Lee High School may or not be called Lee High when it reopens this fall after three years on hiatus.
“We want to keep the school the same name,” Errol Taylor, a graduate of Lee High and parent of five children in the East Baton Rouge Parish school system, told an audience of about 150 people Thursday night.
The School Board voted in May to reopen Lee High for the 2012-13 school year, which starts Aug. 8, but put off until this month deciding almost everything else connected with the school, including whether it will keep its name. The board plans to meet next on June 21.
The gathering Thursday at Mayfair Middle was a community forum that aimed to help incoming Superintendent Bernard Taylor, who was present but doesn’t start work officially until Monday, decide what to do.
The audience, organized into 12 small groups, came up with a variety of alternative names for the revamped school. Many focused on names tied to south Baton Rouge such as Southdowns, Southside, Highland and College Town. One idea was to name it after a famous Baton Rouge resident.
Residents attending Thursday’s forum also discussed how the school’s attendance zone should be drawn, what kind of specialized or magnet programs it should include and how the new school can engage parents and the community.
“I hate that we’re having to do it so quickly,” said Cheryl Lott, the mother of three children in Baton Rouge public schools and opponent of the recent failed attempt to create a new Southeast Baton Rouge school district. “I wish we have another year to really do it right, but those other schools need relief.”
She was referring to crowding at McKinley, Woodlawn and, to a lesser extent, Tara high schools, all of which added students when Lee High was closed in the summer of 2009 to avert a potential state takeover.
Crowding at Woodlawn High and clashes between former Lee High and Woodlawn students were cited by some supporters of the new breakaway district during debates on the topic.
Errol Taylor, who spoke for one of the 12 small groups, said the new school should have sufficient financial support, one of the things he said ensured the failure of the original Lee High.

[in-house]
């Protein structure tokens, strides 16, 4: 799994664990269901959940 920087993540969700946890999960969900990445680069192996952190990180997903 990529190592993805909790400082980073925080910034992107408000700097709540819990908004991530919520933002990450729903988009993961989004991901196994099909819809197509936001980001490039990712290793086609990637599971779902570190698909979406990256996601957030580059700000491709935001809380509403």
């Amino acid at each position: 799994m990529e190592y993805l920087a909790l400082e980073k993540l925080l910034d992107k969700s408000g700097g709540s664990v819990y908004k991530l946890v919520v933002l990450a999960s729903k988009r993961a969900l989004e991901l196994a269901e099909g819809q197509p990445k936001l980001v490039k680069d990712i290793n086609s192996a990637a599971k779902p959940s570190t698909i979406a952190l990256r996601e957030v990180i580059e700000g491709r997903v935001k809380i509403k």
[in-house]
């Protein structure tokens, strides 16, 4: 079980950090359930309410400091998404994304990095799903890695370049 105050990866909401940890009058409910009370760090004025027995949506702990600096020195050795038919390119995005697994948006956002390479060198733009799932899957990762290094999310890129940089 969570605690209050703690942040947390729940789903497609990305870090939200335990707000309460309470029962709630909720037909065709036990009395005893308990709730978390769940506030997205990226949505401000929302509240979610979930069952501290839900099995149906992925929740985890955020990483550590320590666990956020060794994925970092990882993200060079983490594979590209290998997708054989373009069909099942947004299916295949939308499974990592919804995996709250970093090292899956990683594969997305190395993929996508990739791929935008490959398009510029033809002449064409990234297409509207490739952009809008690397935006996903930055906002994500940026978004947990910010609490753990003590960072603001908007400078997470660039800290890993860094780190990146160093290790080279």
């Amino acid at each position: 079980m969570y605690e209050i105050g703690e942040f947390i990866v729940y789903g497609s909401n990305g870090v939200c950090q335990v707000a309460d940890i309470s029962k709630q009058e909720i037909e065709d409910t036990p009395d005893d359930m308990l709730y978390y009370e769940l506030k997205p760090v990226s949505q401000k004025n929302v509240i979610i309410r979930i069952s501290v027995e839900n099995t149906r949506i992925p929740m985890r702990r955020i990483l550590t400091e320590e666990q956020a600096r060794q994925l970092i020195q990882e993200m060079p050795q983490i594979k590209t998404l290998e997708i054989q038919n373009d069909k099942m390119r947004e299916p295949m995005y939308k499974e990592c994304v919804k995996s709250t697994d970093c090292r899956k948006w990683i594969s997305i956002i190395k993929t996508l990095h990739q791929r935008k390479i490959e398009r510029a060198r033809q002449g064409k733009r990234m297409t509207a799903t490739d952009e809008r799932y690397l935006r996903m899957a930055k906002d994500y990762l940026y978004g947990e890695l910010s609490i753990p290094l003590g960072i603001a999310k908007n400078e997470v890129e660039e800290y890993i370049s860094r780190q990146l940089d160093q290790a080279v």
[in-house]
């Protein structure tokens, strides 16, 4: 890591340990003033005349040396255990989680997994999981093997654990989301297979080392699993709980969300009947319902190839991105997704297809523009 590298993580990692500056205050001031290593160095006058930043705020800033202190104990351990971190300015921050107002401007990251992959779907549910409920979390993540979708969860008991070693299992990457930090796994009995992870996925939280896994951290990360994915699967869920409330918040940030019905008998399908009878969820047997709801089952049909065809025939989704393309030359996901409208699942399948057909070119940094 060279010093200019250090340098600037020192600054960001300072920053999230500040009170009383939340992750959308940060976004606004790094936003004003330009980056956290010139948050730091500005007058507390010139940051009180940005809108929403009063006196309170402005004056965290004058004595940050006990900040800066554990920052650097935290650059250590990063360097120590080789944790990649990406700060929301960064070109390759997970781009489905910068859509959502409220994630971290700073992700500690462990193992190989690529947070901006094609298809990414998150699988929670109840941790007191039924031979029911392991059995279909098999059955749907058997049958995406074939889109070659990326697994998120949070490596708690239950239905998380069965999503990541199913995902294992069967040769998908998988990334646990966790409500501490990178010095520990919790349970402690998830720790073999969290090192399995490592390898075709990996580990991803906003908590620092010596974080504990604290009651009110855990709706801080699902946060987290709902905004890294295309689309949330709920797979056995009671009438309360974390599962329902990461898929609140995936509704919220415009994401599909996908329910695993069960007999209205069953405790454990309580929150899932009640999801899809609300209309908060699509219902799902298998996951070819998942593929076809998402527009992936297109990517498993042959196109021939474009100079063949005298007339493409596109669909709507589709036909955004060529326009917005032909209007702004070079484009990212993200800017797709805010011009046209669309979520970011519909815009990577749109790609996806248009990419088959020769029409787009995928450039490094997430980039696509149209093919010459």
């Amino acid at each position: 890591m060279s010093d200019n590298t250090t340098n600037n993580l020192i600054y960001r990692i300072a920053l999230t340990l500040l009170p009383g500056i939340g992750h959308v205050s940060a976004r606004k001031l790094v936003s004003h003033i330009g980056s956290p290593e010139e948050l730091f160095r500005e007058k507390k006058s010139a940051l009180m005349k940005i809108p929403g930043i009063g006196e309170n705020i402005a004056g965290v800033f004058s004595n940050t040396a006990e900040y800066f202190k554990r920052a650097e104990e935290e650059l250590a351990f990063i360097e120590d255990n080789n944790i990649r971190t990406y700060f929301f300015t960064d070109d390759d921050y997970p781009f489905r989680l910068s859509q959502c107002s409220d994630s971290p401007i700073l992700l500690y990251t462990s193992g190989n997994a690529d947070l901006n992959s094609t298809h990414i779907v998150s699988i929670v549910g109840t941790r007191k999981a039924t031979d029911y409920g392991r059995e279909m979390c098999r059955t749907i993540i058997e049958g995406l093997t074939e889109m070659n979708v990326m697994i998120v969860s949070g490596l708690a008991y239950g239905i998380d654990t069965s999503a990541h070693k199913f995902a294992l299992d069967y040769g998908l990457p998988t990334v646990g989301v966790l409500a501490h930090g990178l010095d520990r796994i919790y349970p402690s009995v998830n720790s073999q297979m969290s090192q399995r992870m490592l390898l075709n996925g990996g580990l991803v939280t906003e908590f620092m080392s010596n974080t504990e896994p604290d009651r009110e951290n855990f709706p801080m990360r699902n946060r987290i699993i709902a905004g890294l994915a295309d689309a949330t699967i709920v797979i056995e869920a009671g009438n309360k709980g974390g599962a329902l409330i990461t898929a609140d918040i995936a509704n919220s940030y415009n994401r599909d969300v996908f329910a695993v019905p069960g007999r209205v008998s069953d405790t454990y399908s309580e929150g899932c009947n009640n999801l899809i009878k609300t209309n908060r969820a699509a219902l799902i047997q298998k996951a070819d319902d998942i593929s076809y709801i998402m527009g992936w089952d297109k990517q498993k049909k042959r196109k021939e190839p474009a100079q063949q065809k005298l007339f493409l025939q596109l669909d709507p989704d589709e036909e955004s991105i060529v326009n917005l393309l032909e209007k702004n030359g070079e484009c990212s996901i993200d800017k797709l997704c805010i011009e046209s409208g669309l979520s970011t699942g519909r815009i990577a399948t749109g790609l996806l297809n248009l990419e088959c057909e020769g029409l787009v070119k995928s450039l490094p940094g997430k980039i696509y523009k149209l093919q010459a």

“We want to make sure that our school has as many programs as we can think of,” Taylor said.
The groups came up with several possible programs to offer at the school from welding, to performing arts, to offering an International Baccalaureate program.
Superintendent Taylor, however, said some new programs will be more difficult to do than others. He noted that the International Baccalaureate program, an internationally focused high school curriculum similar to Advanced Placement, is not cheap.
The program allows high school students to earn college credits while in high school.
“If we do, we will now have to find funding and partners,” Taylor said.
Charles James, a sixth-grade math teacher at Mayfair Middle and spokesman for one of the small groups, had an idea for a partner. He suggested talking to the new L’Auberge Baton Rouge Casino, scheduled to open later this summer. James said that students at a reopened Lee High could have internships with the new casino.
“That would be great for kids, so they could see for themselves what it’s like in those kinds of service jobs,” James said.
Perhaps the most unusual aspect of the forum were the maps. The school system printed out small color maps show the existing attendance zones for McKinley, Tara and Woodlawn high schools. Using markers, each group drew its own ideal attendance zones on the maps.
Superintendent Taylor said he plans to review the comments, sample maps and ideas generated Thursday carefully as he decides what he’s going to recommend to the School Board next week.
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